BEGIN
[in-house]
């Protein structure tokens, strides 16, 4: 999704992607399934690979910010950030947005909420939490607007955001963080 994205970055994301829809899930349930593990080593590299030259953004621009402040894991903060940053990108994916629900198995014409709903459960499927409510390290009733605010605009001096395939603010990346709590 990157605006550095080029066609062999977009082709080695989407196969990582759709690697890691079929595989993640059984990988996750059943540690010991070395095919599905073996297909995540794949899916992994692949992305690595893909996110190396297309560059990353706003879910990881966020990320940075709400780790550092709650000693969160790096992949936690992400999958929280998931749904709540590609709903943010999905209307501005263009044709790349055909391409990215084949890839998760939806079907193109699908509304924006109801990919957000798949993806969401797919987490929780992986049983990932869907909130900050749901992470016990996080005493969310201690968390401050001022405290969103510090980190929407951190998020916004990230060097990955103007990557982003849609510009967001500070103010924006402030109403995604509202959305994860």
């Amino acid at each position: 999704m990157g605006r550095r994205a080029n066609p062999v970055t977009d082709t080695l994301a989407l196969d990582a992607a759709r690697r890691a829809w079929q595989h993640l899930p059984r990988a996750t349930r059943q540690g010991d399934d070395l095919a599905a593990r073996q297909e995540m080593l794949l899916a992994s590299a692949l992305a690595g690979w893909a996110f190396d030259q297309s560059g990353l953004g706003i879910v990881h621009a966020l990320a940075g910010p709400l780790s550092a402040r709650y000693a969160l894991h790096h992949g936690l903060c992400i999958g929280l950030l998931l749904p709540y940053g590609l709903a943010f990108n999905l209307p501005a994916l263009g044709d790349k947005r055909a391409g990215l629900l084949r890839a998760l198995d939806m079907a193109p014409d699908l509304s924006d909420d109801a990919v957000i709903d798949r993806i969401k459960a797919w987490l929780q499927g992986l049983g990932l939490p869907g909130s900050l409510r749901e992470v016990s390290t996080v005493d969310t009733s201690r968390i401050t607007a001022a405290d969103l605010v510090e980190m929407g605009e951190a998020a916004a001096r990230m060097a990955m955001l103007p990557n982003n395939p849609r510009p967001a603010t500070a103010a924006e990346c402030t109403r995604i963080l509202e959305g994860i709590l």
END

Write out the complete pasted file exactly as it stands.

[in-house]
């Protein structure tokens, strides 16, 4: 999704992607399934690979910010950030947005909420939490607007955001963080 994205970055994301829809899930349930593990080593590299030259953004621009402040894991903060940053990108994916629900198995014409709903459960499927409510390290009733605010605009001096395939603010990346709590 990157605006550095080029066609062999977009082709080695989407196969990582759709690697890691079929595989993640059984990988996750059943540690010991070395095919599905073996297909995540794949899916992994692949992305690595893909996110190396297309560059990353706003879910990881966020990320940075709400780790550092709650000693969160790096992949936690992400999958929280998931749904709540590609709903943010999905209307501005263009044709790349055909391409990215084949890839998760939806079907193109699908509304924006109801990919957000798949993806969401797919987490929780992986049983990932869907909130900050749901992470016990996080005493969310201690968390401050001022405290969103510090980190929407951190998020916004990230060097990955103007990557982003849609510009967001500070103010924006402030109403995604509202959305994860």
């Amino acid at each position: 999704m990157g605006r550095r994205a080029n066609p062999v970055t977009d082709t080695l994301a989407l196969d990582a992607a759709r690697r890691a829809w079929q595989h993640l899930p059984r990988a996750t349930r059943q540690g010991d399934d070395l095919a599905a593990r073996q297909e995540m080593l794949l899916a992994s590299a692949l992305a690595g690979w893909a996110f190396d030259q297309s560059g990353l953004g706003i879910v990881h621009a966020l990320a940075g910010p709400l780790s550092a402040r709650y000693a969160l894991h790096h992949g936690l903060c992400i999958g929280l950030l998931l749904p709540y940053g590609l709903a943010f990108n999905l209307p501005a994916l263009g044709d790349k947005r055909a391409g990215l629900l084949r890839a998760l198995d939806m079907a193109p014409d699908l509304s924006d909420d109801a990919v957000i709903d798949r993806i969401k459960a797919w987490l929780q499927g992986l049983g990932l939490p869907g909130s900050l409510r749901e992470v016990s390290t996080v005493d969310t009733s201690r968390i401050t607007a001022a405290d969103l605010v510090e980190m929407g605009e951190a998020a916004a001096r990230m060097a990955m955001l103007p990557n982003n395939p849609r510009p967001a603010t500070a103010a924006e990346c402030t109403r995604i963080l509202e959305g994860i709590l």